Since then, the government has enacted a new law that would set a 15%-30% limit on profit margins. This law came into effect around the same time the recent unrest began.

Second, the media’s role is to reinforce the idea that any attempt to change the status quo will result in disaster.

From his first days in office, Chavez was vilified by the media and opposed by the elite. They rejected his proposal that the Venezuelan state should control the country’s oil riches and redistribute its wealth n order to more equitably.

Such policies led to a dramatic fall in poverty and contributed to record economic growth rates. It funded a huge expansion of free, accessible public services (health, education, etc) and community empowerment via funding for grassroots neighbourhood committees.

This is why the Maduro government continues to enjoy popular support — as shown in elections and large pro-government demonstrations.

This is also why the rich elites, and the media outlets they own, are continuously working to bring down the government. Part of this campaign involves discrediting the very idea that people’s needs could take priority over the market.

That is also why it’s not a question of defending a government versus protesters. It’s about defending a political movement of the poor against the violent reaction of the old elites.

March 6, 2014 Posted by | Deception, Mainstream Media, Warmongering | , , , , | Leave a comment

Death Toll in Venezuela Clashes Rises to Ten

By Ewan Robertson | Venezuelanalysis | February 21, 2014

Mérida – According to authorities and press reports a total of ten people have now died in connection with violent protests in Venezuela. The government and the opposition blame each other for the situation.

Summary of the deaths

Of the ten deaths recorded in connection with the violence so far, five occurred in the Caracas area. Three of these deaths resulted from violent clashes on 12 February between opposition activists, security forces and in a few cases, Chavistas. A Venezuelan intelligence service officer has been arrested in connection with one of the deaths. Authorities report that investigations into the events are “almost complete” and the results will be presented to the country soon.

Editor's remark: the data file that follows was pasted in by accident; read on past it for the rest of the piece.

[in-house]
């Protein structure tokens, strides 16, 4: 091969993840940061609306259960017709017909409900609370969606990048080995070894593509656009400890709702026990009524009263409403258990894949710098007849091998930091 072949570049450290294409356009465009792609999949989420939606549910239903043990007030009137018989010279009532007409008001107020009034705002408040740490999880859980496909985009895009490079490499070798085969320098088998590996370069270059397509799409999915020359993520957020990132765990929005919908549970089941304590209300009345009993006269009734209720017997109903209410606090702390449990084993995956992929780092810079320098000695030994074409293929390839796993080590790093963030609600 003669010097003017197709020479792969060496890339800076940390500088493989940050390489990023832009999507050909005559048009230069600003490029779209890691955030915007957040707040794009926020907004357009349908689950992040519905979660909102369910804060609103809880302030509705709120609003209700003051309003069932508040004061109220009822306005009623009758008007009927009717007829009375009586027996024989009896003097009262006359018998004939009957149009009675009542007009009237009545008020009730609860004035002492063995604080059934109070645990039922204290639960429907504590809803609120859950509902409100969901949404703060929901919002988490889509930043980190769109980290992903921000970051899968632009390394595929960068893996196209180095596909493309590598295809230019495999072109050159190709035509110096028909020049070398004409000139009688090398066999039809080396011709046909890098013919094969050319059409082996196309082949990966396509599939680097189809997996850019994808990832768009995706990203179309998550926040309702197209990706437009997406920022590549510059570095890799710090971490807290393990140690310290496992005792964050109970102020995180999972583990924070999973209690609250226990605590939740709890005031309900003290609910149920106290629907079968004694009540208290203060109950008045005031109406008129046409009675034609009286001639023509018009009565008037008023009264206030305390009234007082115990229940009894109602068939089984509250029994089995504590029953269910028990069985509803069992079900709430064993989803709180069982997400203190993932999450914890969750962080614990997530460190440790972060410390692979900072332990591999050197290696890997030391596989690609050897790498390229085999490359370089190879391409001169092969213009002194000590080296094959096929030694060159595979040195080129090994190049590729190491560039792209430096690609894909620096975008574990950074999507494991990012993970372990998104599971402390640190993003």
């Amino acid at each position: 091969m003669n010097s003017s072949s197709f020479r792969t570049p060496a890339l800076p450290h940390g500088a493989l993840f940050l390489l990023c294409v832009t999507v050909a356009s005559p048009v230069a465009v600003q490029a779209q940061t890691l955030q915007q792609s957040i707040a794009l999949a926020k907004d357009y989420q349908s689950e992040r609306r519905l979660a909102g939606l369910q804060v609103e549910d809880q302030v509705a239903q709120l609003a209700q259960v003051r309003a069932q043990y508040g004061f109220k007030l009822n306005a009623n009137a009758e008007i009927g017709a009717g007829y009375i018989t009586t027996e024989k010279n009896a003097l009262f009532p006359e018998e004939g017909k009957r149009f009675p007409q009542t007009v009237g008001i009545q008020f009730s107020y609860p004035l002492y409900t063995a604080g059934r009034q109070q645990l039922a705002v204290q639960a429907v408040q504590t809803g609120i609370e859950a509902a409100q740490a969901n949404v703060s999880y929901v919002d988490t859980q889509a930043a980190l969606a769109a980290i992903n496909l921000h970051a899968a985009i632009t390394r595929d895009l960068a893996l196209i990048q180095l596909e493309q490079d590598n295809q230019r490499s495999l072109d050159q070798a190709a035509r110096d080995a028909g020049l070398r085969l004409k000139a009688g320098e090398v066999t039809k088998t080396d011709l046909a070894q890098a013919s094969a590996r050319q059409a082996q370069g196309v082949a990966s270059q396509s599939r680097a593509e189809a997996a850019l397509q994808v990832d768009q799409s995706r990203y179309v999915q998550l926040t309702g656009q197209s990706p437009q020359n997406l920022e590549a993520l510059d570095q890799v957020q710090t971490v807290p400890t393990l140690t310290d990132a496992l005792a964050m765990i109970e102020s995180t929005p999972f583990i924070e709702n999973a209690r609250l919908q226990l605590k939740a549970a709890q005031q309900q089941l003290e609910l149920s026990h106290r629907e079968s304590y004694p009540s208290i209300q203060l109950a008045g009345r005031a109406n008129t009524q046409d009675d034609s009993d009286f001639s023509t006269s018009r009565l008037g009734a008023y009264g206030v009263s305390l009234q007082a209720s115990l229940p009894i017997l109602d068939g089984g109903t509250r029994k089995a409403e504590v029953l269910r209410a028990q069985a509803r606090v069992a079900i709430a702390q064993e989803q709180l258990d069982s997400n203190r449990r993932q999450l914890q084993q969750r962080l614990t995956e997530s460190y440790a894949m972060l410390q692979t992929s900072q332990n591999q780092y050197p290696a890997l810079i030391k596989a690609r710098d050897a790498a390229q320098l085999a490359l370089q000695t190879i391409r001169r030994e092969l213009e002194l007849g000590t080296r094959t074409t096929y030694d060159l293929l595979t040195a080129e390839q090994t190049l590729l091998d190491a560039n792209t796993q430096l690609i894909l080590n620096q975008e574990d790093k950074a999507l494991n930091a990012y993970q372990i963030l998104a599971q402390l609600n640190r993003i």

On Tuesday Genesis Carmona, a student and former beauty queen, was shot during an opposition march in Valencia. According to national newspaper Ultimas Noticias, witnesses said an armed pro-government group attacked the march. However authorities say ballistic investigations show the woman was shot from behind “from within opposition ranks”, and claim that witnesses on the scene have confirmed this.

Five of the deaths occurred on the barricades that hard-line opposition supporters have erected in several Venezuelan cities to block the flow of traffic and pressure President Nicolas Maduro’s resignation.

On Tuesday a 17 year old student was run over by a car while trying to block a road as part of protests. The man accused of running him over has been arrested.

Meanwhile on Wednesday a public attorney, Julio Eduardo González, died when he crashed his car trying to drive around a barricade in Valencia. Yesterday a woman, Delia Elena Lobo, died after crashing her motorbike into a barbed wire street barricade in Mérida.

The ninth to die is Arturo Alexis Martinez, the brother of a socialist party parliamentary deputy, Francisco Martínez. He was shot dead in Barquisimeto while trying to clear away the burning remains of an opposition road barricade. An investigation has been launched into the incident.

A tenth person was confirmed dead this evening. Elvis Rafael Durán died in the Sucre municipality of Caracas after riding his motorbike into an unseen barbed wire barricade.